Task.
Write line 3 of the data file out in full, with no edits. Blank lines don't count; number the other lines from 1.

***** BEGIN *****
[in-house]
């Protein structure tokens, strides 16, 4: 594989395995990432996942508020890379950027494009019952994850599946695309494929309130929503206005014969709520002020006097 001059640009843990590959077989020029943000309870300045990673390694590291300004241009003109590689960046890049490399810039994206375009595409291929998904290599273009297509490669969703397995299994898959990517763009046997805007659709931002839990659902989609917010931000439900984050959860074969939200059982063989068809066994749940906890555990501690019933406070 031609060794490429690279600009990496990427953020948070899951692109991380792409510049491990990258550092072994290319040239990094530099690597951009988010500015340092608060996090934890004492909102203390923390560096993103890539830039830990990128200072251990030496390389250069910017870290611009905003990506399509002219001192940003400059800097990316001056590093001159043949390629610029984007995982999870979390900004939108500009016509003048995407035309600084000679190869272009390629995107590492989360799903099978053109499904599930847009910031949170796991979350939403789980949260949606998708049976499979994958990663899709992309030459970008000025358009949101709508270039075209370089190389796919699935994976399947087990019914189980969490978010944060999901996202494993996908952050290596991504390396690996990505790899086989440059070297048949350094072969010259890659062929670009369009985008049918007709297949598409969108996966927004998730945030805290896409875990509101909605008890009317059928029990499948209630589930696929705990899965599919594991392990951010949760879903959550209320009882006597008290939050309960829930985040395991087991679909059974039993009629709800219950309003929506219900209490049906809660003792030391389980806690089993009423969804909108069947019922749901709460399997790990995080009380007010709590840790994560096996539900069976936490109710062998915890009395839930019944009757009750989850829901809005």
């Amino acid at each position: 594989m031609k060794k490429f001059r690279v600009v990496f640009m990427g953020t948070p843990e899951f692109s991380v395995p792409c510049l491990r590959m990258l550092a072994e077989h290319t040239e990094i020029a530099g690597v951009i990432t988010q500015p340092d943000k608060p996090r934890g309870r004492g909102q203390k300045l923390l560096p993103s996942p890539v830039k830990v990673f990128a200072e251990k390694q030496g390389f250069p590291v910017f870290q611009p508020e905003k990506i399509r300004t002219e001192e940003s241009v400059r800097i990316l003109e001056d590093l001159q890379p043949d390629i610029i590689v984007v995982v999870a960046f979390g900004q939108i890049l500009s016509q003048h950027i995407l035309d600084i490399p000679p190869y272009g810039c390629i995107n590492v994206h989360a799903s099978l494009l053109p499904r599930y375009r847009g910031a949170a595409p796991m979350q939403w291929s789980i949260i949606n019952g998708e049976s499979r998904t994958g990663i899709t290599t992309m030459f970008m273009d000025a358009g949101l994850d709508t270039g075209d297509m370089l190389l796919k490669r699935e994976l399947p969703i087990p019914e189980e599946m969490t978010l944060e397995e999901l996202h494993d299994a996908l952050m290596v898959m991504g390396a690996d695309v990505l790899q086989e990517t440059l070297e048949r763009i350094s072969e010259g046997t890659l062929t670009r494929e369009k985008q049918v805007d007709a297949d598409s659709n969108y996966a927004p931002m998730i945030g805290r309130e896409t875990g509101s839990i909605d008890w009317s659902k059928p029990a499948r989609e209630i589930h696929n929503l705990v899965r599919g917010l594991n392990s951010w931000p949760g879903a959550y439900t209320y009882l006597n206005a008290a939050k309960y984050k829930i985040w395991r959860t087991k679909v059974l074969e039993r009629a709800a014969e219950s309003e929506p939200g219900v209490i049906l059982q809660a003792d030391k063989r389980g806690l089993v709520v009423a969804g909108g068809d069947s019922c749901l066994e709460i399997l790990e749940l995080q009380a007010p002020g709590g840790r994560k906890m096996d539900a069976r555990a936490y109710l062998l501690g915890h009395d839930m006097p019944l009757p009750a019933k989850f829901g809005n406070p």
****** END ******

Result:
């Amino acid at each position: 594989m031609k060794k490429f001059r690279v600009v990496f640009m990427g953020t948070p843990e899951f692109s991380v395995p792409c510049l491990r590959m990258l550092a072994e077989h290319t040239e990094i020029a530099g690597v951009i990432t988010q500015p340092d943000k608060p996090r934890g309870r004492g909102q203390k300045l923390l560096p993103s996942p890539v830039k830990v990673f990128a200072e251990k390694q030496g390389f250069p590291v910017f870290q611009p508020e905003k990506i399509r300004t002219e001192e940003s241009v400059r800097i990316l003109e001056d590093l001159q890379p043949d390629i610029i590689v984007v995982v999870a960046f979390g900004q939108i890049l500009s016509q003048h950027i995407l035309d600084i490399p000679p190869y272009g810039c390629i995107n590492v994206h989360a799903s099978l494009l053109p499904r599930y375009r847009g910031a949170a595409p796991m979350q939403w291929s789980i949260i949606n019952g998708e049976s499979r998904t994958g990663i899709t290599t992309m030459f970008m273009d000025a358009g949101l994850d709508t270039g075209d297509m370089l190389l796919k490669r699935e994976l399947p969703i087990p019914e189980e599946m969490t978010l944060e397995e999901l996202h494993d299994a996908l952050m290596v898959m991504g390396a690996d695309v990505l790899q086989e990517t440059l070297e048949r763009i350094s072969e010259g046997t890659l062929t670009r494929e369009k985008q049918v805007d007709a297949d598409s659709n969108y996966a927004p931002m998730i945030g805290r309130e896409t875990g509101s839990i909605d008890w009317s659902k059928p029990a499948r989609e209630i589930h696929n929503l705990v899965r599919g917010l594991n392990s951010w931000p949760g879903a959550y439900t209320y009882l006597n206005a008290a939050k309960y984050k829930i985040w395991r959860t087991k679909v059974l074969e039993r009629a709800a014969e219950s309003e929506p939200g219900v209490i049906l059982q809660a003792d030391k063989r389980g806690l089993v709520v009423a969804g909108g068809d069947s019922c749901l066994e709460i399997l790990e749940l995080q009380a007010p002020g709590g840790r994560k906890m096996d539900a069976r555990a936490y109710l062998l501690g915890h009395d839930m006097p019944l009757p009750a019933k989850f829901g809005n406070p």